- The Washington Times - Tuesday, May 13, 2003

Many veterans must wait more than a year for an appointment with a primary care doctor at Veterans Affairs health facilities. Some die before even being seen by a physician.

That’s intolerable, said Ronald F. Conley, national commander of the American Legion.

“It’s a two-year wait for veterans wishing to see a doctor at the VA Medical Center in Togus, Maine,” Mr. Conley said in a telephone interview from his Indianapolis office.

“How many people outside VA would tolerate a doctor’s appointment that can’t be made inside a year? It happens all over the country, all the time,” Mr. Conley, an Air Force veteran, writes in an article in the May issue of the American Legion Magazine.

“From Maine to California, from Washington to Florida — even in Hawaii — everyone is waiting, waiting, waiting. Veterans continue to spend intolerably long periods of time trying to access the health care they earned and now need,” the legion commander said.

Asked in the telephone interview if some veterans have died waiting to see a VA doctor, Mr. Conley said, “Absolutely.”

The entire May issue of the American Legion Magazine deals with the Department of Veterans Affairs’ beleaguered health care system, and makes recommendations to “steer … it away from disaster.” Key among them are proposals to make VA funding mandatory, rather than discretionary.

“We have a veterans’ health care crisis throughout this country right now,” Mr. Conley said during a recent stop at the American Legion’s national headquarters in Indianapolis. With nearly 2.9 million members, the legion is the nation’s largest veterans group.

Mr. Conley, a third-generation pipefitter from Pittsburgh, has visited more than 43 VA hospitals since becoming national commander in December. In 1996, Congress passed legislation expanding eligibility for VA medical services, he said.

“But they didn’t appropriate enough money,” Mr. Conley said yesterday.

There were 4 million veterans in the VA health system before that change. “There are 6.7 million in the system today,” he said.

Mr. Conley wrote that the “philosophy of a VA for all veterans was great, but paying for it was a different story.”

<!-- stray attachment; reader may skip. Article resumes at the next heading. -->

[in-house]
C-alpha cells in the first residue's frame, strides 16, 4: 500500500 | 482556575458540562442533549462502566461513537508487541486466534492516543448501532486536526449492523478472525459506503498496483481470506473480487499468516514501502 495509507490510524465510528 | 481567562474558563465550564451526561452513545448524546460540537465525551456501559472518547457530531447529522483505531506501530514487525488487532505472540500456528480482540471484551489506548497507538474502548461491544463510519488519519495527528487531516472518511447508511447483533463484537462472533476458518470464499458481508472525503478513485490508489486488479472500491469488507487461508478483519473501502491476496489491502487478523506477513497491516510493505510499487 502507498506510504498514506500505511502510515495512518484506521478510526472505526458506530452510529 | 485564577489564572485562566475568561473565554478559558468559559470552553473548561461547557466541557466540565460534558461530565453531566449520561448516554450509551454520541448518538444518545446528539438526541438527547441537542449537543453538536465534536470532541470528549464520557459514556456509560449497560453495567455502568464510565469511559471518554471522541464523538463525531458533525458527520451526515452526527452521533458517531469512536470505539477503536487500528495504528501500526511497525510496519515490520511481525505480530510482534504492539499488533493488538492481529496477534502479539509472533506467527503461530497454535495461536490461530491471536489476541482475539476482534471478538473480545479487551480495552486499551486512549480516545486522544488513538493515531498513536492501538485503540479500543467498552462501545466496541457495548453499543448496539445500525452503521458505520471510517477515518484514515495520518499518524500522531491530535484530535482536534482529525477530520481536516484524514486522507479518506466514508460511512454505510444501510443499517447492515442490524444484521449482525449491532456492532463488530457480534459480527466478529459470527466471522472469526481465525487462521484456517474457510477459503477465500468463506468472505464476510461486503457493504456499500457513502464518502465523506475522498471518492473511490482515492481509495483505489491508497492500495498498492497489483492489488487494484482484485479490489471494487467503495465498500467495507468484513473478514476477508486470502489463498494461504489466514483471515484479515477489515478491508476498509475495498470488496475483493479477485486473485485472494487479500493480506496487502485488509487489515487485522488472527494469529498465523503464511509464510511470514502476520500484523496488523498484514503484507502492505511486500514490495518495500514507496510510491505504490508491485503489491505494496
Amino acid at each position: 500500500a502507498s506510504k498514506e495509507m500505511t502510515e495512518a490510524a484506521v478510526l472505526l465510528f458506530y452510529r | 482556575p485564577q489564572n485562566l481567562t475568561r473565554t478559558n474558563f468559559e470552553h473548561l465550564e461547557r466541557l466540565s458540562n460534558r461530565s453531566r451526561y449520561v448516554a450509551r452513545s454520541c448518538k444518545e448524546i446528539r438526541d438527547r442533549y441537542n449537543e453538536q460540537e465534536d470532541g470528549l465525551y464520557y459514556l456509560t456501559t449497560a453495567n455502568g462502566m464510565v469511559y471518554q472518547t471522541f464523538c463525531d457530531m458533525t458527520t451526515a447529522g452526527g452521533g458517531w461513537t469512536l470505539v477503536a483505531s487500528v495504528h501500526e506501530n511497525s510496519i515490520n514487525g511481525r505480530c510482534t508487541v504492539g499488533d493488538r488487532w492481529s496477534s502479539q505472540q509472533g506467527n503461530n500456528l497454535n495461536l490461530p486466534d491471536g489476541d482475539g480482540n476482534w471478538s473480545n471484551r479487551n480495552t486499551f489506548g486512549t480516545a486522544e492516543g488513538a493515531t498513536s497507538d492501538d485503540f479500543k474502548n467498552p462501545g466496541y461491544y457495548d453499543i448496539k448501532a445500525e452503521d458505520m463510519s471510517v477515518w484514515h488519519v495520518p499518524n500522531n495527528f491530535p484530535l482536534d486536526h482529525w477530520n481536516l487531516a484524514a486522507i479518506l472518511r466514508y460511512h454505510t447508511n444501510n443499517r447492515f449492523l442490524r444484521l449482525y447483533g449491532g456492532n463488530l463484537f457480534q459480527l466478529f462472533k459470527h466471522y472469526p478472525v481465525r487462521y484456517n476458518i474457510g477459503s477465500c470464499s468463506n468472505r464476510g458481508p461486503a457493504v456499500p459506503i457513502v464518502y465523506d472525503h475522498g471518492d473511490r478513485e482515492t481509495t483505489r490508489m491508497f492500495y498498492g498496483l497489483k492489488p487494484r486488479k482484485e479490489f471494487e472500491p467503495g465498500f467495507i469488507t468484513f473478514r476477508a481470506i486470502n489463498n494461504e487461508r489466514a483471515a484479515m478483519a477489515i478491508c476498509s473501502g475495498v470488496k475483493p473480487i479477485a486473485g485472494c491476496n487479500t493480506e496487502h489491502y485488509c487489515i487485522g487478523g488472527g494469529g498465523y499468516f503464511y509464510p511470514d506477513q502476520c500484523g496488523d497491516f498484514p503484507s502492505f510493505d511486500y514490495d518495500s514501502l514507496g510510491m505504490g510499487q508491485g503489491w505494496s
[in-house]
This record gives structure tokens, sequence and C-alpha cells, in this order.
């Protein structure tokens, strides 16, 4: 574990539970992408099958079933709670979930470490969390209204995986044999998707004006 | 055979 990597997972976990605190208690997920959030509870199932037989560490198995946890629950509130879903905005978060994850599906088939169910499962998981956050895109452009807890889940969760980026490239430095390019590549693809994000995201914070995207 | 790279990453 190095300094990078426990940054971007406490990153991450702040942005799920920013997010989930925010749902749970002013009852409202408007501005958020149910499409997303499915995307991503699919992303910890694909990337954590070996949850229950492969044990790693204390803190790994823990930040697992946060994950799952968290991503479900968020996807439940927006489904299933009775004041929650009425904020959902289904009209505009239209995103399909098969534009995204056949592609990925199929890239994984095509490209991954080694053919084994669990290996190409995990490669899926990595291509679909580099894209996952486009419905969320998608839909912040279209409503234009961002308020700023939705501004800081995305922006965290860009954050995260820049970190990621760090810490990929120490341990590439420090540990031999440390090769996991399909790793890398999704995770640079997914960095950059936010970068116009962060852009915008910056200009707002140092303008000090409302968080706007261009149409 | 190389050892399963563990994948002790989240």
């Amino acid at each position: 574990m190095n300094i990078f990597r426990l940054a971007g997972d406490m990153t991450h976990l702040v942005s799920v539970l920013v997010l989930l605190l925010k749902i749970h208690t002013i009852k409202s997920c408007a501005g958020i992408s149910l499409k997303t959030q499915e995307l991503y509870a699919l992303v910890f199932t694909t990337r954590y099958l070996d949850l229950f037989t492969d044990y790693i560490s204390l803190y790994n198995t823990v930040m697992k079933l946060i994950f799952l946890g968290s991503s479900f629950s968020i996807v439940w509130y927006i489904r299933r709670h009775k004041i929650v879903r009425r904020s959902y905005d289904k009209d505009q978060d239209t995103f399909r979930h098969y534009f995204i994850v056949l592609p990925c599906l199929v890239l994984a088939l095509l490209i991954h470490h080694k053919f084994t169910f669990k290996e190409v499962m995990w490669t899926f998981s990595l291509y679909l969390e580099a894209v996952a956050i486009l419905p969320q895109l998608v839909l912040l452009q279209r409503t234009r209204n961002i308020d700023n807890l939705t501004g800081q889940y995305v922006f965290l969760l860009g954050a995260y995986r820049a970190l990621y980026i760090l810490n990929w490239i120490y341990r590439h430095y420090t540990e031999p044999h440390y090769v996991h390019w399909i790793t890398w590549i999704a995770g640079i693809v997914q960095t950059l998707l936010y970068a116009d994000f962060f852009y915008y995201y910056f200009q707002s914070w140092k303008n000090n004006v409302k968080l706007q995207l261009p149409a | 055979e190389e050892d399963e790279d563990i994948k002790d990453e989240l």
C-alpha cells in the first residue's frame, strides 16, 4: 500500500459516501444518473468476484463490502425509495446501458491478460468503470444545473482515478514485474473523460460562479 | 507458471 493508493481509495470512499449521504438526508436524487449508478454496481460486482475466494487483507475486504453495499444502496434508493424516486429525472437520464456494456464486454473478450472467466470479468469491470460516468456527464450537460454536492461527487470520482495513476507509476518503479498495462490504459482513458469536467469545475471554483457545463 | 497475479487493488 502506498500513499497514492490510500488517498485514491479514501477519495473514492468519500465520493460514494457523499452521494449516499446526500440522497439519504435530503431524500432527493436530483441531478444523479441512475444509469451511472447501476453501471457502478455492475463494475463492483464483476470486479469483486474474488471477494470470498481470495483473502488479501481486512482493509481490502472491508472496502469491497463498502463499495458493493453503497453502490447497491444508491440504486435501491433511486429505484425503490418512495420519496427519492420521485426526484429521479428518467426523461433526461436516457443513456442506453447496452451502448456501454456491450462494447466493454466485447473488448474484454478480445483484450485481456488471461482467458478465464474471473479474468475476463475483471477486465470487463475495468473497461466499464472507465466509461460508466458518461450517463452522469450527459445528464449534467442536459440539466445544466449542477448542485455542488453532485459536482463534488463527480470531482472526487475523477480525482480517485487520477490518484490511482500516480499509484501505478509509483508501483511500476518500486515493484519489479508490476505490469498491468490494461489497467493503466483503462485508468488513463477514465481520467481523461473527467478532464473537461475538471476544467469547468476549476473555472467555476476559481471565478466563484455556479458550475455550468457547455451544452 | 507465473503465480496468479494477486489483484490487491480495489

“That’s how we got into the rationing of health care. That’s what you do when you don’t have enough to go around. You ration,” he said.

In his article, titled “A System Worth Saving,” the commander writes: “Our government designed the system, asked veterans to enroll in it and now fails to cover the cost. It is America’s most underfunded mandate.

“Staff shortages are epidemic, facility improvements are paralyzed, and the time it takes to get in to see a VA doctor is unconscionable,” Mr. Conley added.

Discretionary budget authority for the Department of Veterans Affairs would increase to $28.1 billion in fiscal 2004, up from $25.4 billion this year. “But the VA system needs an additional $1.5 billion to $3 billion” to serve veterans in a timely manner, the legion commander said.

Rep. Christopher H. Smith, New Jersey Republican and chairman of the House Veterans Affairs Committee, is sponsoring a bill that would make VA funding mandatory. Mr. Conley said most Americans are shocked to learn that funding for veterans’ health care is not already mandatory.

“It’s always been discretionary. Congress likes having the power to control where money goes and who gets so much,” said the commander.

However, Leo S. Mackay Jr., deputy secretary of the Department of Veterans Affairs said the problem is chiefly due to the crush in demand caused by the 1996 legislation that allowed all veterans — not just those suffering service-related illnesses — to qualify for VA care.

The veteran population keeps growing. The American Legion estimates that every year there are approximately 300,000 new veterans. Eventually, they will require medical care.

Not surprisingly, there is a tremendous backlog of veterans waiting for VA to serve them.

“The VA secretary says they are making progress toward correcting the problem, but I believe that when we’re talking about progress from 300,000 to 200,000, there’s still far too many people waiting to get through the system. One is too many,” he said.

Judith Person contributed to this article.

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